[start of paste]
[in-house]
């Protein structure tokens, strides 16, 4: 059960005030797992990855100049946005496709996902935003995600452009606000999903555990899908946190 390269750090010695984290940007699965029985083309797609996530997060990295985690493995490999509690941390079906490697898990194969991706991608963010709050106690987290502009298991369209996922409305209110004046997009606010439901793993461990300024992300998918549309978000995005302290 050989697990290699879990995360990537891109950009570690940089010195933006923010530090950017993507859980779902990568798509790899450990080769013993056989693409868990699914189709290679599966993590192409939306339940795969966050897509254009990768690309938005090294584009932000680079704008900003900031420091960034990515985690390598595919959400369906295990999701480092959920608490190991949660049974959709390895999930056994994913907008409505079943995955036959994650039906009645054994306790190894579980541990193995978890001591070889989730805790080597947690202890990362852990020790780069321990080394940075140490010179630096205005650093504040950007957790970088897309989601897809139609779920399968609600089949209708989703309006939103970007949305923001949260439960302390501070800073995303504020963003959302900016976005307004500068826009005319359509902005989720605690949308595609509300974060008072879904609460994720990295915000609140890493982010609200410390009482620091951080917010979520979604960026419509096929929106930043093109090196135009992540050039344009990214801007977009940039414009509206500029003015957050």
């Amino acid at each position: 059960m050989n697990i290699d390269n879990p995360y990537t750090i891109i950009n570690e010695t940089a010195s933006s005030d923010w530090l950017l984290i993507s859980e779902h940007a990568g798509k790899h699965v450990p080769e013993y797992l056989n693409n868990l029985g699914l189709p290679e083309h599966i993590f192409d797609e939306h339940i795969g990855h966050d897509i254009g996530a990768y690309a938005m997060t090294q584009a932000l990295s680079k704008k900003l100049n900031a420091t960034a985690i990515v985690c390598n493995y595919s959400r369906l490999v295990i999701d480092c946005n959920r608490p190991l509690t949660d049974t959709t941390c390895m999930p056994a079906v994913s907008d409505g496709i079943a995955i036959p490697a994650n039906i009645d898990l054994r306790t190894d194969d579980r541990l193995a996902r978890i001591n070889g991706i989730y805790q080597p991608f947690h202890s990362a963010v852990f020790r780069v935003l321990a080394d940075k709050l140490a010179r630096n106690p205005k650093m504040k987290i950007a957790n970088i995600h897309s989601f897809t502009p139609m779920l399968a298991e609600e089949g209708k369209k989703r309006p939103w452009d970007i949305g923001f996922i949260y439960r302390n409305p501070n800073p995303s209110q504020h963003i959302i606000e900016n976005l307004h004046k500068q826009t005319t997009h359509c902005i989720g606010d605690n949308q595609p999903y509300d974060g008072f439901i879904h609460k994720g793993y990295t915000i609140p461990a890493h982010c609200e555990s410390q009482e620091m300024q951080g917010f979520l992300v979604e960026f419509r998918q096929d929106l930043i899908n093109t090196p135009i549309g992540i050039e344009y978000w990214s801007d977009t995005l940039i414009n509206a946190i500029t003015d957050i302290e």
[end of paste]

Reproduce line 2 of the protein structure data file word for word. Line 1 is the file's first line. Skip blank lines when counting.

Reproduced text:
């Protein structure tokens, strides 16, 4: 059960005030797992990855100049946005496709996902935003995600452009606000999903555990899908946190 390269750090010695984290940007699965029985083309797609996530997060990295985690493995490999509690941390079906490697898990194969991706991608963010709050106690987290502009298991369209996922409305209110004046997009606010439901793993461990300024992300998918549309978000995005302290 050989697990290699879990995360990537891109950009570690940089010195933006923010530090950017993507859980779902990568798509790899450990080769013993056989693409868990699914189709290679599966993590192409939306339940795969966050897509254009990768690309938005090294584009932000680079704008900003900031420091960034990515985690390598595919959400369906295990999701480092959920608490190991949660049974959709390895999930056994994913907008409505079943995955036959994650039906009645054994306790190894579980541990193995978890001591070889989730805790080597947690202890990362852990020790780069321990080394940075140490010179630096205005650093504040950007957790970088897309989601897809139609779920399968609600089949209708989703309006939103970007949305923001949260439960302390501070800073995303504020963003959302900016976005307004500068826009005319359509902005989720605690949308595609509300974060008072879904609460994720990295915000609140890493982010609200410390009482620091951080917010979520979604960026419509096929929106930043093109090196135009992540050039344009990214801007977009940039414009509206500029003015957050």